Review Summary: Brand New’s greatest unofficial achievement.
When people marvel at 2006’s The Devil and God Are Raging Inside Me
and praise Brand New’s apparently “sudden” maturation, they’re leaving out a rather important piece of the puzzle. It’s easy to glance at their discography and point to Deja Entendu
’s pop-punk demeanor, and then to The Devil and God
’s dark, existential rock mastery and call it an astronomical rise. The truth is, Brand New’s evolution over the years was far more calculated – and Leaked Demos 2006
illustrates a link in time that too few people know about. This was The Devil and God
before it evolved into the classic that we know today. ‘Luca’ and ‘Sowing Season’ exist here in their primitive forms, while ‘Battalions’ offers us a variation on ‘Archers.’ Those demos, clearly, went on to become better versions of themselves. However, Leaked Demos 2006
holds its value in the unreleased songs – the ones that were never fully mastered because of a leak that left the band with a bad taste in its mouth. We’re ultimately talking about ‘Good Man’, ‘1996’, ‘Brother’s Song’, ‘Missing You’, ‘Nobody Moves’, and ‘Fork and Knife’ – a collection of gems that would go on to become Brand New’s figurative sixth LP; this brilliant album that almost happened but never did.
Don’t get me wrong, I’m glad that the band scrapped this approach and was forced to reinvent the wheel, because without it we wouldn’t have their emotionally devastating magnum opus. But it sure is nice to revisit the leaks, because they represent that all-important missing frame in Brand New’s story, the organic growth that bridged two of their most well-received albums. Some of these tunes even serve as a backstory to the pain and loss of innocence strewn about TDAG
. For hardcore Brand New fans, Leaked Demos 2006
is practically as essential as their five “official” LP’s, and honestly, it’s every bit as good.
Right off the bat, ‘Good Man’ hits you in the gut. It’s two minutes long, and it spans two lives – Lacey’s, and the object of his affection, presumably his first love. He sets fire to two pieces of paper – one with his name written, and the other with hers – and laments that hers “burned out the whole spectrum, as if you were everything” and that his “just burned gold, a normal flame”, ultimately concluding “I am not anything.” He goes on to recount their youth together, and the time they spent indulging in their friendship. As they both grow into young adults, she falls for a series of boys and summer loves who “play careless with her heart”, while he has a new girl sitting beside him in his car every night. It’s sung mournfully; regrettably. It’s clear that he still thinks about her and wishes to recapture that feeling, as he sagely informs listeners, “something dies when you grow older, but you do the best you can...I am glad you found a good man.” It’s really a tale as old as time: boy meets girl, they each grow up and apart as “life happens”, then one or both looks back remorsefully at what might have been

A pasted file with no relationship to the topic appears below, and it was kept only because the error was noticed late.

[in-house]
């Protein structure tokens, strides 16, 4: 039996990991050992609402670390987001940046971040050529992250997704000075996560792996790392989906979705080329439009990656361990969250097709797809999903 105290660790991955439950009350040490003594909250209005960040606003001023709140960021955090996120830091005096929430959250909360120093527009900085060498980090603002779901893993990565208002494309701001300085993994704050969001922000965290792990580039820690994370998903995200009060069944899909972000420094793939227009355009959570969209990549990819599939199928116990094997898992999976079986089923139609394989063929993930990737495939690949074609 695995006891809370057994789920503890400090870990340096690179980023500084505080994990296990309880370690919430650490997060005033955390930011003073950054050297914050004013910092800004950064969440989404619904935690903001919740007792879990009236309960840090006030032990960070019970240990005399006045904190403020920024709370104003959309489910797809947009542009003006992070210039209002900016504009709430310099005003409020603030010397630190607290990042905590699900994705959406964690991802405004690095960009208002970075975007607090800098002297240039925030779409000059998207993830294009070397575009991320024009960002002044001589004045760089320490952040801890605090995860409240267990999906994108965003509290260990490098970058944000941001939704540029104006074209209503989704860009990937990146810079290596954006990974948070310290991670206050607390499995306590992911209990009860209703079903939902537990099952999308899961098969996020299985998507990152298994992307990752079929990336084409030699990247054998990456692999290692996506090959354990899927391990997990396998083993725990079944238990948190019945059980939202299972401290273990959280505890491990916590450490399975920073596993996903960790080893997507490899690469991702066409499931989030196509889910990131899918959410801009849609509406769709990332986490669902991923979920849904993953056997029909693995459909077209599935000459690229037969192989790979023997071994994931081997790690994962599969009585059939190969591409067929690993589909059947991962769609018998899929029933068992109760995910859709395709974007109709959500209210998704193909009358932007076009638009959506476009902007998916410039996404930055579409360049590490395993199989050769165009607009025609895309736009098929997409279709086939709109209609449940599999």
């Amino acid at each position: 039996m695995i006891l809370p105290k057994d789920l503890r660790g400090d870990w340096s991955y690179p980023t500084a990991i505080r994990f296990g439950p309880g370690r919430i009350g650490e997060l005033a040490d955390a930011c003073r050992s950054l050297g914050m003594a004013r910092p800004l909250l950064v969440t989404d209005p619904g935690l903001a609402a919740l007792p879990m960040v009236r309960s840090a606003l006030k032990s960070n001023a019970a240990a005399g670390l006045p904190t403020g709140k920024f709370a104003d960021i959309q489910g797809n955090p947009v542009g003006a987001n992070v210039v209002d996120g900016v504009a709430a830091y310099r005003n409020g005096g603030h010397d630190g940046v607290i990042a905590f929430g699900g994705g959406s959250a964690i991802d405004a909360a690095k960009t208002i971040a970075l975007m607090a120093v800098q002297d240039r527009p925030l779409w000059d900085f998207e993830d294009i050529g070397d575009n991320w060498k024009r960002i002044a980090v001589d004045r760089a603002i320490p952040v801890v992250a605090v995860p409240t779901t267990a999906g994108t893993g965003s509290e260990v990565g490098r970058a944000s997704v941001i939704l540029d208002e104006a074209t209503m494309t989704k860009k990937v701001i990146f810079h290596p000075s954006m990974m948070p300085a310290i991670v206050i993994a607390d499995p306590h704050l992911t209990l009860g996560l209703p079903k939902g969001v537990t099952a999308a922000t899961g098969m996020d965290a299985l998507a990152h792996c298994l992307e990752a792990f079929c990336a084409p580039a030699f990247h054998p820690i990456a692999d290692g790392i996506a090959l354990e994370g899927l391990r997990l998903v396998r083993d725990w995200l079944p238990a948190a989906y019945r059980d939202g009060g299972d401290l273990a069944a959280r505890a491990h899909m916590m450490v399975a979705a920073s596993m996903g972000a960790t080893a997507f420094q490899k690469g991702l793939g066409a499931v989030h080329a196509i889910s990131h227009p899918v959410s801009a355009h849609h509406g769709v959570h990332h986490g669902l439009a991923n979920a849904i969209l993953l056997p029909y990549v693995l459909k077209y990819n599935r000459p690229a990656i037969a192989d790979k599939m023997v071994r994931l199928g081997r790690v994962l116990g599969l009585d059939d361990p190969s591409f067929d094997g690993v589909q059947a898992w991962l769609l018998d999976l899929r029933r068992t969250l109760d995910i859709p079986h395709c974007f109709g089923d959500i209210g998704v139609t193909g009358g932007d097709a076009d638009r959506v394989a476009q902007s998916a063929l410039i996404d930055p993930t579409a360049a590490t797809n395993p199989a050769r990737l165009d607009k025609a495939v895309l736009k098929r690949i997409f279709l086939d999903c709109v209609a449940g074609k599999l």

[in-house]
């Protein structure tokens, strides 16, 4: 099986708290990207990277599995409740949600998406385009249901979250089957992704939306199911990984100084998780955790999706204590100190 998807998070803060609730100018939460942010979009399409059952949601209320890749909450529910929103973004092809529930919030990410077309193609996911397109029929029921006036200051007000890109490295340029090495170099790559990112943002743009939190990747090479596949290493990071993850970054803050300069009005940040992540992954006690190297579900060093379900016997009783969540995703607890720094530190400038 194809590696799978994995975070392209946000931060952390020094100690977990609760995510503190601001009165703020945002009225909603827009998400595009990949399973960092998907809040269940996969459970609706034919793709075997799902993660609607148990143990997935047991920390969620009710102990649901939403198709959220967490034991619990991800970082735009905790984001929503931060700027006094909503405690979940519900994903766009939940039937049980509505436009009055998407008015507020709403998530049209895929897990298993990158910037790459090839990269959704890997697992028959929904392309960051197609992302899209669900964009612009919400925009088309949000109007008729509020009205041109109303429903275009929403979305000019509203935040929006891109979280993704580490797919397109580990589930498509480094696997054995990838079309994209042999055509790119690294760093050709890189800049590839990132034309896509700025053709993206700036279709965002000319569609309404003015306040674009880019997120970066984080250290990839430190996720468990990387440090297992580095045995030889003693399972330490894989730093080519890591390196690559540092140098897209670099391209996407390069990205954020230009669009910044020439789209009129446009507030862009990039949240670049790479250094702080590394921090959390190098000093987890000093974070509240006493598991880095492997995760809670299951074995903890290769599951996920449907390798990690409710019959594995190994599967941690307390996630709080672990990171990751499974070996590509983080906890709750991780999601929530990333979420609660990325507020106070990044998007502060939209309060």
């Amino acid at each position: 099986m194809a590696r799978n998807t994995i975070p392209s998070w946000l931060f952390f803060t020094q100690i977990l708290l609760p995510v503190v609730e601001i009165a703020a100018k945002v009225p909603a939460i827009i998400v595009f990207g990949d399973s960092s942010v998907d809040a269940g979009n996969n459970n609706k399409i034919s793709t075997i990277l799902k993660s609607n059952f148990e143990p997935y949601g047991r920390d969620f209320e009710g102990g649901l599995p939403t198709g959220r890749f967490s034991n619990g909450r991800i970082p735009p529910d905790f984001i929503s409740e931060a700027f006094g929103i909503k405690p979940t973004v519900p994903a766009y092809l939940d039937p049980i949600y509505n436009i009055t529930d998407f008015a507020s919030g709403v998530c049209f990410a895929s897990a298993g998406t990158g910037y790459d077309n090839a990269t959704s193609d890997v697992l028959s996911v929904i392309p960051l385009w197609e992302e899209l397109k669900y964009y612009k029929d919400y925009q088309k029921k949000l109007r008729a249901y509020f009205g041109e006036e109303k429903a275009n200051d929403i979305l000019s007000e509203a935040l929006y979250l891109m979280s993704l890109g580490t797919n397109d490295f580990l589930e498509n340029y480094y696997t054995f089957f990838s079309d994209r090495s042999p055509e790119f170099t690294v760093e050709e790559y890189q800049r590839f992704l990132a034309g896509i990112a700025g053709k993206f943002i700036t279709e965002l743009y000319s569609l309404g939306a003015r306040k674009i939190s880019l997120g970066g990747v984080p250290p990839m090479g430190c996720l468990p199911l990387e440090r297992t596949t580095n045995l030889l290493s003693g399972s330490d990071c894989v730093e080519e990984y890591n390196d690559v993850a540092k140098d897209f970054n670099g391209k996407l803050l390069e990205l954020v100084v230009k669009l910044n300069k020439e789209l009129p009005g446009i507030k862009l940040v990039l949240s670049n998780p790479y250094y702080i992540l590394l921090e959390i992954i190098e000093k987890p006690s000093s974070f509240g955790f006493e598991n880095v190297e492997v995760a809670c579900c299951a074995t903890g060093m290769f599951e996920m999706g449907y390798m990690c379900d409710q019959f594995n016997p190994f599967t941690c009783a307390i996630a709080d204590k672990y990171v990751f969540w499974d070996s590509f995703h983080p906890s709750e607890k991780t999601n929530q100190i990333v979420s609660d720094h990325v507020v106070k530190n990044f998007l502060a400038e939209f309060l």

. For such a brief acoustic track that, upon initial inspection, sounds like little more than an interlude, ‘Good Man’ is brimming with astute observations about relationships and life. It’s easily one of the most underrated songs in Brand New’s canon.
From there, Leaked Demos
delves into the Morrissey-esque ‘1996’, which alternates between thick, syrupy verses and an all-too-memorable chorus (“…and so three cheers for my morose and grieving pals”), with the main hook existing as twangy guitar plucks that introduce the track while resurfacing periodically. The most interesting line is one of self-damnation, which sees Lacey foreshadow the lyrical theme of the band’s future three records: “If there's any justice in heaven then God won't let me in / He'll lock the gates and take my weekend pass away...I am cursed to walk the earth for millennia, I know I deserve worse but it terrifies me and I can't take it anymore.” ‘1996’ offers such a fluid and melodic progression that you’d never suspect the lyrics would condemn the narrator to such a fate, but that’s the charm of 2006 Brand New – a band that had accessed its lyrical forte but was still working its way out of the pop-punk/punk-rock arena.